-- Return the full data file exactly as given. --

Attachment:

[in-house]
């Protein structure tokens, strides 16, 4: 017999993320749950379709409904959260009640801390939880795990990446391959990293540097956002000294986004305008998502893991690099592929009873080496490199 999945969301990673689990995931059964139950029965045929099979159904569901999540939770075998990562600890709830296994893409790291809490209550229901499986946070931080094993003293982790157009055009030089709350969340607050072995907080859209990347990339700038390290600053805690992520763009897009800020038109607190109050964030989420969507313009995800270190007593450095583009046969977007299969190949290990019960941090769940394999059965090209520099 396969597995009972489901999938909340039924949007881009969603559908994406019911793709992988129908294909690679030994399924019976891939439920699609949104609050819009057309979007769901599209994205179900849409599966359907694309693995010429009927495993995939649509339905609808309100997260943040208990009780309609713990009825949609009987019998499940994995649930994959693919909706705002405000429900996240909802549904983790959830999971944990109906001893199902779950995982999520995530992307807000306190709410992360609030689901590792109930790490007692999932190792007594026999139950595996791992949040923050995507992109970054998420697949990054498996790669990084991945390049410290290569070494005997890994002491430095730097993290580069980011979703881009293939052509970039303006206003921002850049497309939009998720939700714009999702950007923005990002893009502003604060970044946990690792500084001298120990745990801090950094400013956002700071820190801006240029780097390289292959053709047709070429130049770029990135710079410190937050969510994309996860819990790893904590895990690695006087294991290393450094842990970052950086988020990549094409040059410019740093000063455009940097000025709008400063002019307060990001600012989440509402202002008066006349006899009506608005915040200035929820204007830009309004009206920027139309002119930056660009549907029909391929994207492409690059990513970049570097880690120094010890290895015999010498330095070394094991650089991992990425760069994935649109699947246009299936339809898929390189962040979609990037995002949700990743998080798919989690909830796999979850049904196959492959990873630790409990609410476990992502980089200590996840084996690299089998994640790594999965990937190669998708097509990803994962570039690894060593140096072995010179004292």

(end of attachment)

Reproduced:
[in-house]
């Protein structure tokens, strides 16, 4: 017999993320749950379709409904959260009640801390939880795990990446391959990293540097956002000294986004305008998502893991690099592929009873080496490199 999945969301990673689990995931059964139950029965045929099979159904569901999540939770075998990562600890709830296994893409790291809490209550229901499986946070931080094993003293982790157009055009030089709350969340607050072995907080859209990347990339700038390290600053805690992520763009897009800020038109607190109050964030989420969507313009995800270190007593450095583009046969977007299969190949290990019960941090769940394999059965090209520099 396969597995009972489901999938909340039924949007881009969603559908994406019911793709992988129908294909690679030994399924019976891939439920699609949104609050819009057309979007769901599209994205179900849409599966359907694309693995010429009927495993995939649509339905609808309100997260943040208990009780309609713990009825949609009987019998499940994995649930994959693919909706705002405000429900996240909802549904983790959830999971944990109906001893199902779950995982999520995530992307807000306190709410992360609030689901590792109930790490007692999932190792007594026999139950595996791992949040923050995507992109970054998420697949990054498996790669990084991945390049410290290569070494005997890994002491430095730097993290580069980011979703881009293939052509970039303006206003921002850049497309939009998720939700714009999702950007923005990002893009502003604060970044946990690792500084001298120990745990801090950094400013956002700071820190801006240029780097390289292959053709047709070429130049770029990135710079410190937050969510994309996860819990790893904590895990690695006087294991290393450094842990970052950086988020990549094409040059410019740093000063455009940097000025709008400063002019307060990001600012989440509402202002008066006349006899009506608005915040200035929820204007830009309004009206920027139309002119930056660009549907029909391929994207492409690059990513970049570097880690120094010890290895015999010498330095070394094991650089991992990425760069994935649109699947246009299936339809898929390189962040979609990037995002949700990743998080798919989690909830796999979850049904196959492959990873630790409990609410476990992502980089200590996840084996690299089998994640790594999965990937190669998708097509990803994962570039690894060593140096072995010179004292």